Sweetness and Lightning Review


This meat is so rare that I threw a Master Ball at it! That’s what Gordon Ramsay would yell at me, should our paths ever cross, as I am useless in the kitchen. When it comes to cooking I can add milk to a bowl of cereal for breakfast, place some ham between two slices of bread for lunch and nuke a Ready Meal in the microwave for dinner. Anything else is outside of my wheelhouse. The same can be said of high school teacher Kohei Inuzuka who, between not being a big eater and working a busy schedule, left meal preparation in the hands of his beloved wife. Unfortunately for the bespectacled math professor his missus passed away six months ago. After subjecting his daughter to yucky convenience store grub for half a year, the time has come for Kohei to master the art of cookery.


Sweetness and Lightning is a twelve episode anime series, which can presently be watched on Crunchyroll (how ironic that a site named after crisp bread should happen to stream a food centric cartoon.) Based on the manga created by Gido Amagakure, this slice of life show chronicles Kohei’s gastronomical adventures, as he does his best to learn various recipes over at a restaurant owned by a student’s family. Each episode typically begins at Kohei’s school or the kindergarten his daughter Tsumugi attends, before concluding with a culinary segment at the eatery belonging to Kotori Iida’s mom. Over the anime’s dozen episodes we see how bitter peppers can be transformed into a tasty dish, what goes into making crepes and serving suggestions for fresh fish. If you are planning to go on a diet watching Sweetness and Lightning may be a bad idea. Just typing out this synopsis is causing me to drool all over the keyboard!

Like many male protagonists Kohei is a bit on the plain side, but his personality deficiencies are easy to forgive when you see what a loving parent he is. Unlike her pop, magical girl fan Tsumugi is brimming with character. Everything about Tsumugi screams cute – from the squeaky noise her footsteps make to the adorable chants she sings. Watching her lovable antics makes me want to have children… although those feelings soon subside as my sister’s noisy spawn remind me why I don’t get on with kids! Completing the Sweetness and Lightning cast trinity is Kotori Iida, who is the teenage offspring of a celebrity chef. Using her mother’s notes, Kotori guides Kohei on how to prepare each episode’s dinner. Despite her parentage Kotori isn’t very hands on during the gourmet scenes because a childhood accident has left her with a serious phobia of knives.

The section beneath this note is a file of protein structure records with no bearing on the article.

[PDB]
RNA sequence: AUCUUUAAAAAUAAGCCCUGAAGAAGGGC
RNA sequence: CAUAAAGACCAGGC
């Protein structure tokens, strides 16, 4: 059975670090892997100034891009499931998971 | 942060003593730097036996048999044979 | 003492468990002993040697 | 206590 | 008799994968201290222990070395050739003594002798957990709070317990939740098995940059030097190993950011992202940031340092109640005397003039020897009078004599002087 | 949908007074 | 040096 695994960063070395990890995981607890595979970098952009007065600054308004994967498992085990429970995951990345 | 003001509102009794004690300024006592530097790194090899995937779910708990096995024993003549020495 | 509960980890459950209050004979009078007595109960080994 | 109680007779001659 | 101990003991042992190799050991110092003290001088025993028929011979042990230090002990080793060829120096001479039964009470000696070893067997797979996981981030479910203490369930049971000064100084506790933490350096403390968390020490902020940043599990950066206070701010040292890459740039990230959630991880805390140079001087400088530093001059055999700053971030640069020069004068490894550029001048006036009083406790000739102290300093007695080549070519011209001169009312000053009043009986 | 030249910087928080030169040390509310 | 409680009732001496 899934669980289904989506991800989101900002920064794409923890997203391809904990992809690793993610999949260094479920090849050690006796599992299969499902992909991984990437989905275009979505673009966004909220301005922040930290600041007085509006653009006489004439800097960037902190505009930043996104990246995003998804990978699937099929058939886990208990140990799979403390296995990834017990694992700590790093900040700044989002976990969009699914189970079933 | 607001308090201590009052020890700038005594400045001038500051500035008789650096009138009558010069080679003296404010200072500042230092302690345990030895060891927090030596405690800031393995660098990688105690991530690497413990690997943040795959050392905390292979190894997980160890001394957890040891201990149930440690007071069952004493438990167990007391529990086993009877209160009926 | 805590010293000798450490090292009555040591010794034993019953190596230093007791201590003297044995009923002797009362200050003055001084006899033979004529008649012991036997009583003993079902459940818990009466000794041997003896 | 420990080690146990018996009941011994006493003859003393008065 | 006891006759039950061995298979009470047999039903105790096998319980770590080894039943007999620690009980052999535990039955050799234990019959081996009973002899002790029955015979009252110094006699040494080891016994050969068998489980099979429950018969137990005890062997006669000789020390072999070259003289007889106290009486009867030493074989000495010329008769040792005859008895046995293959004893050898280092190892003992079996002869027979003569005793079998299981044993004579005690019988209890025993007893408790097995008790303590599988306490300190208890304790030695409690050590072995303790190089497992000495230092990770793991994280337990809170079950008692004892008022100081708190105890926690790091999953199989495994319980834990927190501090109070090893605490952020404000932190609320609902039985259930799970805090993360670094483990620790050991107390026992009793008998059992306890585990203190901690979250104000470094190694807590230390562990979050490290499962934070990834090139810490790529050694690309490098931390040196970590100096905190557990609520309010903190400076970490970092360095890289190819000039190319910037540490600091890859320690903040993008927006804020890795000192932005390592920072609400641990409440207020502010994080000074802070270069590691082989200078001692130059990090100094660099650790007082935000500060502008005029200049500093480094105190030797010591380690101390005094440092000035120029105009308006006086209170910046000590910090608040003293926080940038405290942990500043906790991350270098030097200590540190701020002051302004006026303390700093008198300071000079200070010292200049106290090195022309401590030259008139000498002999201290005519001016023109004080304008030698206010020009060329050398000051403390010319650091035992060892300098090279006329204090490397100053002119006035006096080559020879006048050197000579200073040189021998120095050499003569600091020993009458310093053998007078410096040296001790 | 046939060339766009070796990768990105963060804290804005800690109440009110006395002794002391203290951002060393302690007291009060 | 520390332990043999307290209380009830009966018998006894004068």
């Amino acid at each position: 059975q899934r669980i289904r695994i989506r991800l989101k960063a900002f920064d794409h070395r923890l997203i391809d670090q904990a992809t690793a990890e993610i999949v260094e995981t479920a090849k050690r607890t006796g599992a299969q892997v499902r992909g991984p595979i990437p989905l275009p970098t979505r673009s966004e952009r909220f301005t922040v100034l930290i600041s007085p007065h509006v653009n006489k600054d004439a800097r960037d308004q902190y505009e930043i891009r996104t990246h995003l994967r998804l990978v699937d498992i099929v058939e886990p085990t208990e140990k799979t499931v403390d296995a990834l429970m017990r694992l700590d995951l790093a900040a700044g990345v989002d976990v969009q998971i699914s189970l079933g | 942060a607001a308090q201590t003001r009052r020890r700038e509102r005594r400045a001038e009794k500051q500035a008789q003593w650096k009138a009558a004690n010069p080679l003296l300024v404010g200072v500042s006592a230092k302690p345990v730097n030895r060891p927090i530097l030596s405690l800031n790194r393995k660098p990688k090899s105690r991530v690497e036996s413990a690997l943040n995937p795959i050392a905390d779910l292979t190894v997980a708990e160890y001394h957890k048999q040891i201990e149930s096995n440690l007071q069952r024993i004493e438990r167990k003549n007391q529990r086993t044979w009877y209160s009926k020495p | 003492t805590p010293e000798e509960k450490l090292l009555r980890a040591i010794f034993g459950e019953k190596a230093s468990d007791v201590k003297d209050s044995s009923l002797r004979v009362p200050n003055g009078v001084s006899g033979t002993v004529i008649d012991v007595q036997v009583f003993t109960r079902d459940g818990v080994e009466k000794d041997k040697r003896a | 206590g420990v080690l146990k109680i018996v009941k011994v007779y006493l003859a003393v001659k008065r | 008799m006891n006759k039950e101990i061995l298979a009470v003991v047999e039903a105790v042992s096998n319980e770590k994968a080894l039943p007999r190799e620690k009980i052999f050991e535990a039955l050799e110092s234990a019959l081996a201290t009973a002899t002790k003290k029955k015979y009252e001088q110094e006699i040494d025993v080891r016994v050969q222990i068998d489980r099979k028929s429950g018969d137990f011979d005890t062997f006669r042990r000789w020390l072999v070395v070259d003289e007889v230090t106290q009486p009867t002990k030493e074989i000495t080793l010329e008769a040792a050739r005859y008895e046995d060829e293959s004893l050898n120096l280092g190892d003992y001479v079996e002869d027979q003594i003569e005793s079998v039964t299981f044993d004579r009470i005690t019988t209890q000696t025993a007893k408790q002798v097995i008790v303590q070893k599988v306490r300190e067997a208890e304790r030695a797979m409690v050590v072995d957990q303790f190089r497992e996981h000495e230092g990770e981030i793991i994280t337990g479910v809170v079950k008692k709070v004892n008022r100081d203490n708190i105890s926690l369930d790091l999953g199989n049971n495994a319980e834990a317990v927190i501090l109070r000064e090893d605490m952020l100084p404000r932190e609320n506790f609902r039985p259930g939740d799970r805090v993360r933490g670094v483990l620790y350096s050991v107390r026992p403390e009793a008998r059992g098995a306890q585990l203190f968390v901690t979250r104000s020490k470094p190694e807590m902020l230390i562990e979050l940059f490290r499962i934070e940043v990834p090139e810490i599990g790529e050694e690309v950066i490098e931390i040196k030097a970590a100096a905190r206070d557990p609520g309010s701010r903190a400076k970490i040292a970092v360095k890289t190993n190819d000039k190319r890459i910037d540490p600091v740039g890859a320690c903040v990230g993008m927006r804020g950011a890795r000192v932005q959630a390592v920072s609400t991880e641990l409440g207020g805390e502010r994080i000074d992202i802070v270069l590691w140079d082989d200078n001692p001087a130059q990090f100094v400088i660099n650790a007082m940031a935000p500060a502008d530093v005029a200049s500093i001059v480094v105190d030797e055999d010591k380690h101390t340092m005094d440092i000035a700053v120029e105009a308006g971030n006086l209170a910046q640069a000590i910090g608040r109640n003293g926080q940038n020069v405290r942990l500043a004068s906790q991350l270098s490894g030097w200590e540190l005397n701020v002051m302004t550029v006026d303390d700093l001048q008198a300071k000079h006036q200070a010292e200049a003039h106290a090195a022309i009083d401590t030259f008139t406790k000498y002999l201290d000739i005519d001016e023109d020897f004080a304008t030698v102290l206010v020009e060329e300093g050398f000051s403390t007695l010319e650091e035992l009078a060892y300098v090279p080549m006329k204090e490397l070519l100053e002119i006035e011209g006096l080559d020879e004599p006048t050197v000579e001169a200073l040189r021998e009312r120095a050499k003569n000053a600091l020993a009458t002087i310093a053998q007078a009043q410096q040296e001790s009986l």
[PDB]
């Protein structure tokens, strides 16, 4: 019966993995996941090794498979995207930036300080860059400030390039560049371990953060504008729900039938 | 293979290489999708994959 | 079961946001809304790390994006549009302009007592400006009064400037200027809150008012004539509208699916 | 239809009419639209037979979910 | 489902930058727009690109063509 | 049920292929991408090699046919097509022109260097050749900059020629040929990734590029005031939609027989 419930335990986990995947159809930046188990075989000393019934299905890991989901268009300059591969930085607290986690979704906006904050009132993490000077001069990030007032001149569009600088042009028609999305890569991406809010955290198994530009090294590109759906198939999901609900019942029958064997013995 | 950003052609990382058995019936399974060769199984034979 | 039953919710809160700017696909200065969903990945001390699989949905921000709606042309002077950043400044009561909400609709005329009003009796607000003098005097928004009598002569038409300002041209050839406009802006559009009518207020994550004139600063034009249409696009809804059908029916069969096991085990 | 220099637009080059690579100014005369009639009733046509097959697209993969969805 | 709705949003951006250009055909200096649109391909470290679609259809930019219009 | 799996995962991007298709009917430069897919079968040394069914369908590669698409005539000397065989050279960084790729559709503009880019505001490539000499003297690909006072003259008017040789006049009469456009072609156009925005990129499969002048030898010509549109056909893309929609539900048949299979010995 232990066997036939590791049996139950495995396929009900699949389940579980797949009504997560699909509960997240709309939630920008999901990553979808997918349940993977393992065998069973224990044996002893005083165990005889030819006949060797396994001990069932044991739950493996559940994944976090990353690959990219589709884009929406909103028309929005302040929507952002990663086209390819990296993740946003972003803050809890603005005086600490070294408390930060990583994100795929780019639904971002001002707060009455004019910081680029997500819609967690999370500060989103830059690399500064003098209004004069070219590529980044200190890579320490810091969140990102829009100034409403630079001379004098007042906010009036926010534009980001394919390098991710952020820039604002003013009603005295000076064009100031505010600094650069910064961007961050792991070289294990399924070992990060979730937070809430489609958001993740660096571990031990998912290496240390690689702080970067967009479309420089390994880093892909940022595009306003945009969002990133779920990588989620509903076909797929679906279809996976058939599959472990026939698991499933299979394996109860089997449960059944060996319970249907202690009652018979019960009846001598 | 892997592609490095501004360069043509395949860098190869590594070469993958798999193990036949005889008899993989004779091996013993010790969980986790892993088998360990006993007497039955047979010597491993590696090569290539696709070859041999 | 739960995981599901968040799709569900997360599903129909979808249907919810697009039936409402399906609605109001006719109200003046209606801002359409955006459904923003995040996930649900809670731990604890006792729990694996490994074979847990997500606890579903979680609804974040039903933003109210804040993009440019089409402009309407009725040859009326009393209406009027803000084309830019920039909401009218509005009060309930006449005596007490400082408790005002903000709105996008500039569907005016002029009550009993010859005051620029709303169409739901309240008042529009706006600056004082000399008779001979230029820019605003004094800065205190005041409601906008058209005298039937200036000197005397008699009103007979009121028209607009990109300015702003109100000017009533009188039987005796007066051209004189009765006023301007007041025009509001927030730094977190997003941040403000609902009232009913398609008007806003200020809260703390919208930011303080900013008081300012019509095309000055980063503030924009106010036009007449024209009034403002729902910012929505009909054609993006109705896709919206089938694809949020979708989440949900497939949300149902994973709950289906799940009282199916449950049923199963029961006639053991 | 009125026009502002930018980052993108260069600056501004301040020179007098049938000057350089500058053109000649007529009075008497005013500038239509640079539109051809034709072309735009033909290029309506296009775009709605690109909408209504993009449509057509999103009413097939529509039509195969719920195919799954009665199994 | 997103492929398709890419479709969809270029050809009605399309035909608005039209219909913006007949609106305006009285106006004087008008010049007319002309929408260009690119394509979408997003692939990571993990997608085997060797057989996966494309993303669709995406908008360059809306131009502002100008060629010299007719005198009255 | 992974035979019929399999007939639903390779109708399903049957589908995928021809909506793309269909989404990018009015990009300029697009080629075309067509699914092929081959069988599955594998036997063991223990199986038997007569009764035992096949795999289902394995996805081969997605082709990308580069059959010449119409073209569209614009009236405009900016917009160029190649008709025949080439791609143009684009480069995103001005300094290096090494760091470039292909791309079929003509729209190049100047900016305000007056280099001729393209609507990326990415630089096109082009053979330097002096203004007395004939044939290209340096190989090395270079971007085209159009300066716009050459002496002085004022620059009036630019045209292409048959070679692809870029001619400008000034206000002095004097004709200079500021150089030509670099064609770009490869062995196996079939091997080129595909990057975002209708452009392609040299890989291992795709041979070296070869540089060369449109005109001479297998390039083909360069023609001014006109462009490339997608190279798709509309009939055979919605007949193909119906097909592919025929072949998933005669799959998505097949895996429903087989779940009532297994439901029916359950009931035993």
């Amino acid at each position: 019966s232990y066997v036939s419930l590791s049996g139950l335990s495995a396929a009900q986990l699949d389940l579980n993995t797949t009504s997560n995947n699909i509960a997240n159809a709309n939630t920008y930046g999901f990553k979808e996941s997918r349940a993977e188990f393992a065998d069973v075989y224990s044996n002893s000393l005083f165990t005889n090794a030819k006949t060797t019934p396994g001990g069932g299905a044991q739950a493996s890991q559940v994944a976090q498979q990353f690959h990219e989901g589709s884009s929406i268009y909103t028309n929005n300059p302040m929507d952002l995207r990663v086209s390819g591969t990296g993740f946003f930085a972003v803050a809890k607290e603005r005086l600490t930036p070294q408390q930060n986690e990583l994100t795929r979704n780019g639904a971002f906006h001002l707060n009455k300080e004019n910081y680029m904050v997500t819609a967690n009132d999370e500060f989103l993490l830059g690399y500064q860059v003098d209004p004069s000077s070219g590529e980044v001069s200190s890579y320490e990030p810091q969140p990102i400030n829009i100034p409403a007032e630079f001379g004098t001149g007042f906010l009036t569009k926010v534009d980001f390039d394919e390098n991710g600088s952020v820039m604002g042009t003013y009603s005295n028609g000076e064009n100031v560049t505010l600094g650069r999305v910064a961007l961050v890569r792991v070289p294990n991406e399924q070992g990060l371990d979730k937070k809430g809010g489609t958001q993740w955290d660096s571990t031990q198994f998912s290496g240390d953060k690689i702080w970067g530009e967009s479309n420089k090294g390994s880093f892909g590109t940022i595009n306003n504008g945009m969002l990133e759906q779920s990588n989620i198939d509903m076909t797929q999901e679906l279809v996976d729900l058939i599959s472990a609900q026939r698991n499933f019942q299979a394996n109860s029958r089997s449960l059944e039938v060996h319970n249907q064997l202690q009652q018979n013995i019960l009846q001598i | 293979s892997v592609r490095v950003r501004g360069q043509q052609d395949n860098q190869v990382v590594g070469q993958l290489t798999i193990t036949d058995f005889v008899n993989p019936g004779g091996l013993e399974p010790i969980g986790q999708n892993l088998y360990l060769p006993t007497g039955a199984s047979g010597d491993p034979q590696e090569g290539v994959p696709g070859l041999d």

My rating for Sweetness and Lighting is four Michelin stars. The anime delivers a three-course menu of heart warming family moments as a starter, a main course of informative cooking sequences and for dessert a single parent plot that fans of Usagi Drop should appreciate. After consuming the series my appetite for anime entertainment is well and truly satisfied. I was however a bit disappointed that Kohei and Kotori’s relationship didn’t develop into something more. Pupils fraternizing with educators may be taboo, but in this instance the age gap isn’t so vast that it would be creepy. Some romance would have been sweet, as the fortnightly restaurant trips have enriched the lives of the Inuzukas whilst lonely Kotori has benefited from companionship, which is nice given that she has few friends and her mother is often absent due to job commitments.

One thing that I found surprising about Sweetness and Lightning was how enjoyable the gastronomic scenes were. As a novice chef it was rather educational seeing first hand how to best peel an onion or the techniques one should employ when filleting a fish. Learning more about Japanese cuisine was also a welcome and tasty bonus. If nothing else, Sweetness and Lightning has made me hunger for more cooking shows. Much to my surprise there appears to be a multitude of anime out there marketed at foodies. Hmmm, which one should I check out next? Many bloggers that I respect have recommend Food Wars and who am I to argue? Those infamous clips of girls driven to ecstasy by calamari and succulent slabs of meat are certainly stimulating!

25 thoughts on “Sweetness and Lightning Review

    • It probably flew under your radar because only stuff like Keijo grabs your attention 😉 I don’t know how you feel about cooking, but if you liked Usagi Drop I am sure you will enjoy this cute series on some level.

      • Hardy haha! I loved Usagi Drop (it was my no 1 anime of 2010) and I’ve just started one today from the new season “Udon no Kuni no Kiniro Kemari” which is in a similar vein.

        I guess I’ll have to seek this one out though.

    • The main appeal of the show is the cute father/daughter moments. Watching the series shows you simple stuff like how to chop up veggies and the manga has recipes, but fear not it won’t teach you anything deep like how to become a master chef.

  1. I’m so pleased that this series has warmed the steeliness of hearts (not that you’re cold hearted, haha). I love all your food puns 😉

  2. Awesome review – And I love series like this. It sounds like one that’s quite touching in it’s own sweet way. I might have to Maki the time to Roll over and give this a taster!

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